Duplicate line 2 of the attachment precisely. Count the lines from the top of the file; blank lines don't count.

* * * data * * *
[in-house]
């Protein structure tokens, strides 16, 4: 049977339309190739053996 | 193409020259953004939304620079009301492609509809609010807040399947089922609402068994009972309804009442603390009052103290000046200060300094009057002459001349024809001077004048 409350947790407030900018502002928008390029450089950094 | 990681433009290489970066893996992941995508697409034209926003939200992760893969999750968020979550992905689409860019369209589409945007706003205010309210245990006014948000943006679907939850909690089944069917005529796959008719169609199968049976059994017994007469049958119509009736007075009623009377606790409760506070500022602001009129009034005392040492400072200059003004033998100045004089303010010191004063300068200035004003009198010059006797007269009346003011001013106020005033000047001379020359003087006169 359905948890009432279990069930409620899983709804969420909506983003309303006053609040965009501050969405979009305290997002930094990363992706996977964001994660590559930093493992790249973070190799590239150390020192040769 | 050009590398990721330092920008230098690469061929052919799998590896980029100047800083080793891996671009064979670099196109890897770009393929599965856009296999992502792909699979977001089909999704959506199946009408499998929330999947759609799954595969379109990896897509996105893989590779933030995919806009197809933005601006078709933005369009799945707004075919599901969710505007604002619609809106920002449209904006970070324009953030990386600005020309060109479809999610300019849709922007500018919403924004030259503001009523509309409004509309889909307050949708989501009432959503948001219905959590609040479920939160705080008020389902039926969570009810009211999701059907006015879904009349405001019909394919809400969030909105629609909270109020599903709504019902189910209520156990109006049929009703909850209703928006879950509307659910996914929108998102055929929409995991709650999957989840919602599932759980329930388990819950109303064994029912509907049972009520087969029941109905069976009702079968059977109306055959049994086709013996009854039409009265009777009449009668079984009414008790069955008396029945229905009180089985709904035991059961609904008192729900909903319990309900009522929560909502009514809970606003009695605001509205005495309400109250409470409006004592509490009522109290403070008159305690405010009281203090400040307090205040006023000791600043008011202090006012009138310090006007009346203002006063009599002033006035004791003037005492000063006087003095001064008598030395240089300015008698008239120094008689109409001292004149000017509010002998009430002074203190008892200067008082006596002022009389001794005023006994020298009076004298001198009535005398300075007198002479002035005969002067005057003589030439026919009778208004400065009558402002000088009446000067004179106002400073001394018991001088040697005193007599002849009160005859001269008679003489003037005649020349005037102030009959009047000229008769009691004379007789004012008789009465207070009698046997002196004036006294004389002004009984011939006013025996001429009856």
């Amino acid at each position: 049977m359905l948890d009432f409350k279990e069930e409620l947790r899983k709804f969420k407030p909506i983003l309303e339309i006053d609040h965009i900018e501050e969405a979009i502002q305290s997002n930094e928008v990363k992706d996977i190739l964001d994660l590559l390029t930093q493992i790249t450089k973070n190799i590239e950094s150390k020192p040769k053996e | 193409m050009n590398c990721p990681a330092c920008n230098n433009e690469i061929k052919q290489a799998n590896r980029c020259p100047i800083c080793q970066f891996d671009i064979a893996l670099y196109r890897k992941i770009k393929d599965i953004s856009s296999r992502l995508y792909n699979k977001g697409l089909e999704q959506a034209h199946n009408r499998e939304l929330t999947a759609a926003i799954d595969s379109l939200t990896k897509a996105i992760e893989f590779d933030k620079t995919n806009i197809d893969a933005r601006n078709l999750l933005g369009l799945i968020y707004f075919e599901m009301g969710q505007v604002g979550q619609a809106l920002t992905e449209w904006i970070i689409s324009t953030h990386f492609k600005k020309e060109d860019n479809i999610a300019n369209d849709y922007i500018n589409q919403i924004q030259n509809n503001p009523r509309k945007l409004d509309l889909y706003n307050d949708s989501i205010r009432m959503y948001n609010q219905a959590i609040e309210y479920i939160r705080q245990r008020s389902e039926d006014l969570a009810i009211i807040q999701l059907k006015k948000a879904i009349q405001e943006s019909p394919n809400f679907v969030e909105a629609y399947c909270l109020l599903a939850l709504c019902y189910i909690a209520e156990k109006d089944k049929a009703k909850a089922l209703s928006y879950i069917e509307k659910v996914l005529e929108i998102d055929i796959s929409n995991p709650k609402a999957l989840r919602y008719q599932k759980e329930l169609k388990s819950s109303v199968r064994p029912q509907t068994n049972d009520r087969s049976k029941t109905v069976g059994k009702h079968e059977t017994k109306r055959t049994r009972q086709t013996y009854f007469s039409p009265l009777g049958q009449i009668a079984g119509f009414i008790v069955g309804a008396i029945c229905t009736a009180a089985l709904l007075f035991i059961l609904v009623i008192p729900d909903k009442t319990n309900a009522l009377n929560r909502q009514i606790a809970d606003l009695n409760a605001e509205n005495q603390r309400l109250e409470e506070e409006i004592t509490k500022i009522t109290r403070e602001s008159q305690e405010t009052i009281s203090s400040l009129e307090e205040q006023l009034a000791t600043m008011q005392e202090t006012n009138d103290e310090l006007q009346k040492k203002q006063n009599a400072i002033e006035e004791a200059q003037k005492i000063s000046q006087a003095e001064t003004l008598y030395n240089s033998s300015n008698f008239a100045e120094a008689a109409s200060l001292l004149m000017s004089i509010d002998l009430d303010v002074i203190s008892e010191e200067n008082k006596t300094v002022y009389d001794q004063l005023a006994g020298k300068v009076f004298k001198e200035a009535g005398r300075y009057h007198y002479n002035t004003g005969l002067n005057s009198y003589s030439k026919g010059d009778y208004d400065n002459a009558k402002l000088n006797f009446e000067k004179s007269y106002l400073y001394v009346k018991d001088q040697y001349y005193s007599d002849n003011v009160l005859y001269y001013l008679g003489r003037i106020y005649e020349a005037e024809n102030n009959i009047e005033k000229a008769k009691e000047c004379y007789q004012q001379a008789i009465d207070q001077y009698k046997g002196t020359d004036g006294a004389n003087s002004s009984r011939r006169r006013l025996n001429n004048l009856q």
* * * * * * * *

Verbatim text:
């Protein structure tokens, strides 16, 4: 049977339309190739053996 | 193409020259953004939304620079009301492609509809609010807040399947089922609402068994009972309804009442603390009052103290000046200060300094009057002459001349024809001077004048 409350947790407030900018502002928008390029450089950094 | 990681433009290489970066893996992941995508697409034209926003939200992760893969999750968020979550992905689409860019369209589409945007706003205010309210245990006014948000943006679907939850909690089944069917005529796959008719169609199968049976059994017994007469049958119509009736007075009623009377606790409760506070500022602001009129009034005392040492400072200059003004033998100045004089303010010191004063300068200035004003009198010059006797007269009346003011001013106020005033000047001379020359003087006169 359905948890009432279990069930409620899983709804969420909506983003309303006053609040965009501050969405979009305290997002930094990363992706996977964001994660590559930093493992790249973070190799590239150390020192040769 | 050009590398990721330092920008230098690469061929052919799998590896980029100047800083080793891996671009064979670099196109890897770009393929599965856009296999992502792909699979977001089909999704959506199946009408499998929330999947759609799954595969379109990896897509996105893989590779933030995919806009197809933005601006078709933005369009799945707004075919599901969710505007604002619609809106920002449209904006970070324009953030990386600005020309060109479809999610300019849709922007500018919403924004030259503001009523509309409004509309889909307050949708989501009432959503948001219905959590609040479920939160705080008020389902039926969570009810009211999701059907006015879904009349405001019909394919809400969030909105629609909270109020599903709504019902189910209520156990109006049929009703909850209703928006879950509307659910996914929108998102055929929409995991709650999957989840919602599932759980329930388990819950109303064994029912509907049972009520087969029941109905069976009702079968059977109306055959049994086709013996009854039409009265009777009449009668079984009414008790069955008396029945229905009180089985709904035991059961609904008192729900909903319990309900009522929560909502009514809970606003009695605001509205005495309400109250409470409006004592509490009522109290403070008159305690405010009281203090400040307090205040006023000791600043008011202090006012009138310090006007009346203002006063009599002033006035004791003037005492000063006087003095001064008598030395240089300015008698008239120094008689109409001292004149000017509010002998009430002074203190008892200067008082006596002022009389001794005023006994020298009076004298001198009535005398300075007198002479002035005969002067005057003589030439026919009778208004400065009558402002000088009446000067004179106002400073001394018991001088040697005193007599002849009160005859001269008679003489003037005649020349005037102030009959009047000229008769009691004379007789004012008789009465207070009698046997002196004036006294004389002004009984011939006013025996001429009856």